Can liberal arts majors learn to love math — or not hate it so much? In The Atlantic, Jessica Lahey looks at a new curriculum called Discovering the Art of Mathematics: Mathematical Inquiry in the Liberal Arts (DAoM).
The goal is “to nurture healthy and informed perceptions of mathematics, mathematical ways of thinking, and the ongoing impact of mathematics not only on STEM fields but also on the liberal arts and humanities.”
Steven Strogatz, a Cornell professor of applied math, is trying it in a math class for non-majors.
Using an exercise from the DAoM book Games and Puzzles, Strogatz asked his students to figure out how to fold a piece of paper in such a way that they could then cut one straight line with scissors to create a scalene triangle (a triangle in which all three sides are different lengths). After working for a half an hour, only one student in the class was able to do it.
At the end of class, Strogatz asked the students if they wanted a hint, but they didn’t want any help.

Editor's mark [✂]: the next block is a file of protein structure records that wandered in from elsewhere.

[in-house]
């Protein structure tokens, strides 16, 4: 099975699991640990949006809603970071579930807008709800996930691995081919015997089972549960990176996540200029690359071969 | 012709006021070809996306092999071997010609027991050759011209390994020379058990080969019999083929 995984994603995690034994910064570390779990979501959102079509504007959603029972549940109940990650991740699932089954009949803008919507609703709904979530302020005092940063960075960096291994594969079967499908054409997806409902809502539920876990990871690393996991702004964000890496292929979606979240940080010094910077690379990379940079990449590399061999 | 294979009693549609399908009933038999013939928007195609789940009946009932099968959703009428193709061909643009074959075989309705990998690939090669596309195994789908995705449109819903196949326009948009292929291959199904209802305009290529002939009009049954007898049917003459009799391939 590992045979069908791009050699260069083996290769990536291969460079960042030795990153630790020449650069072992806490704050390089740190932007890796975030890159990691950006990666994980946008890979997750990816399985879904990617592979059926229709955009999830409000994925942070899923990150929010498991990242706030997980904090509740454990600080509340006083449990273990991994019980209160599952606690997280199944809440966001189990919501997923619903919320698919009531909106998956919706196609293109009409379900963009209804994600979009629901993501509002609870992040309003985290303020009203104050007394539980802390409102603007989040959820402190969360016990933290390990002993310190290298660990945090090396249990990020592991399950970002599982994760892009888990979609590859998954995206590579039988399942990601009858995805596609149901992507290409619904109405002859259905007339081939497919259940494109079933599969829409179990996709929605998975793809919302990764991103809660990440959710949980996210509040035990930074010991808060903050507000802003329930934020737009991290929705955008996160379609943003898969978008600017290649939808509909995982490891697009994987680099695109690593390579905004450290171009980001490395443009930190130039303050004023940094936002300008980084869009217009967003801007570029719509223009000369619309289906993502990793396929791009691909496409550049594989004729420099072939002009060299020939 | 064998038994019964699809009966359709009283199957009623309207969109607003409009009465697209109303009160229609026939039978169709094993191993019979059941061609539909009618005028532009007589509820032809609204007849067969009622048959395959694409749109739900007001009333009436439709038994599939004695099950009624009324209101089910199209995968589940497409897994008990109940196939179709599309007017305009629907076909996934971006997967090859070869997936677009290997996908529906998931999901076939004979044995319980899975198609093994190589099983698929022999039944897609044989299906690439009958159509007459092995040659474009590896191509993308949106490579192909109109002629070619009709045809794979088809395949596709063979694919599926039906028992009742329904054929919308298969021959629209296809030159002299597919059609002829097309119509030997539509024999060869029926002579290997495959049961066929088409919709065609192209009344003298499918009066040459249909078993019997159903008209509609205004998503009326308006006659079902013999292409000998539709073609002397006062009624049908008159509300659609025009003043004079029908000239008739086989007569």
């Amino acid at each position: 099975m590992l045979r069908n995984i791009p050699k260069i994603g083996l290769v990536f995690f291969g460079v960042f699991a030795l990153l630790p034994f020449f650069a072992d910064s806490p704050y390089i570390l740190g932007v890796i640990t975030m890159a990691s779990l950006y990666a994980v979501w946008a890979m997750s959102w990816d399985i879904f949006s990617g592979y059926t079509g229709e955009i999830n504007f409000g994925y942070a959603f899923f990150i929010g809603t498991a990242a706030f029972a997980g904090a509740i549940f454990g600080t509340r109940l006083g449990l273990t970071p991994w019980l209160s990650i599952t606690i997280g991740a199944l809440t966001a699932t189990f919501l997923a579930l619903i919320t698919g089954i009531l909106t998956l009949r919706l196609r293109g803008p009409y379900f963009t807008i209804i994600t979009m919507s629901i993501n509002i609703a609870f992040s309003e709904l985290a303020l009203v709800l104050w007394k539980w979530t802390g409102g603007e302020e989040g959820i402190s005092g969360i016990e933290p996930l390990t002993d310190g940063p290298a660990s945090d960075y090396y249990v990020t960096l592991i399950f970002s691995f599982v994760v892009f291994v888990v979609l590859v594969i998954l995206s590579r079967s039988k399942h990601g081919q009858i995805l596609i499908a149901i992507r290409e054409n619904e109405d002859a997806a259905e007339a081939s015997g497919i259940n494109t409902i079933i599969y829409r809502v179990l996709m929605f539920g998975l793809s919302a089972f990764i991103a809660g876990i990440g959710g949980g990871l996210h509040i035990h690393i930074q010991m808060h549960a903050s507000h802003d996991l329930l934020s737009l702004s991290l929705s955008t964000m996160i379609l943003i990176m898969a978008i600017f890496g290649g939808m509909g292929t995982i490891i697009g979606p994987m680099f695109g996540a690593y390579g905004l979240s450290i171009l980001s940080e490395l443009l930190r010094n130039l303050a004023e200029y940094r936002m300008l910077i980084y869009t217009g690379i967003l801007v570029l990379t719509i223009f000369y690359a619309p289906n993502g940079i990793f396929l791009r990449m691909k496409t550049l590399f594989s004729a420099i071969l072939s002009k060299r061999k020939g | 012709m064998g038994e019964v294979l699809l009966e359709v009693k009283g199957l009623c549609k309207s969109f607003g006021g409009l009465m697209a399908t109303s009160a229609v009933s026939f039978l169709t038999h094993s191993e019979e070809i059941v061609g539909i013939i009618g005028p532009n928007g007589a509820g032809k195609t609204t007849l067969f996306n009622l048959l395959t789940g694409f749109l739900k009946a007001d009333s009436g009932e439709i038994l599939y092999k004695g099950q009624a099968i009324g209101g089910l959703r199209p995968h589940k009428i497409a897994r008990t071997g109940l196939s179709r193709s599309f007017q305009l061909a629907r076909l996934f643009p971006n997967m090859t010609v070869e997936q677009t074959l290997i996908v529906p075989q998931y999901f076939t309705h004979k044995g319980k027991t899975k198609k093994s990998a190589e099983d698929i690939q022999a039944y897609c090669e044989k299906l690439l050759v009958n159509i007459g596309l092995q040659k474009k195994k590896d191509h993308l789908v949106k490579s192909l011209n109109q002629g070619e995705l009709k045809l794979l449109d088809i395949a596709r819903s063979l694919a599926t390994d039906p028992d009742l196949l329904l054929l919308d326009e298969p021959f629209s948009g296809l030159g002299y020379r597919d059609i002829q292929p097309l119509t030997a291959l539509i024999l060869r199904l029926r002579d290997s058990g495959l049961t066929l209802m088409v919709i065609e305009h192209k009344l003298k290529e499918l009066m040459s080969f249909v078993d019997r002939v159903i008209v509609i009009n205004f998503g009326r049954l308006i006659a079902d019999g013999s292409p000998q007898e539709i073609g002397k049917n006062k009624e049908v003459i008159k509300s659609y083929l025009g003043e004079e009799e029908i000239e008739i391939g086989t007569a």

“They were having a true mathematical moment,” he wrote Lahey in an e-mail. “They were feeling what anyone who loves math feels, the pleasure of thinking, the pleasure of wrestling with a problem that fascinates.” Students kept working on the problem on their own. “Over the weekend I started to get emails from some of them, expressing the excitement they felt when they solved it.”
Inquiry-based learning can’t do it all, Strogatz told Lahey.
“I want my students to memorize and know basic facts, and I want them to understand what those facts mean, why they’re important, where they come up in the real world. I want it all and I think students want it all too.” He added:
If we only teach conceptual approaches to math without developing skill at actually solving math problems, students will feel weak. Their mathematical powers will be flimsy. And if they don’t memorize anything, if they don’t know the basic facts of addition and multiplication or, later, geometry or still later, calculus, it becomes impossible for them to be creative. It’s like in music. You need to have technique before you can create a composition of your own. But if all we do is teach technique, no one will want to play music at all.
Strogatz and DAoM creator Julian Fleron want students to “make math,” not just discuss it, writes Lahey.
My math-y husband loves doing geometric puzzles like the paper-folding exercise. I find this sort of thing frustrating and boring.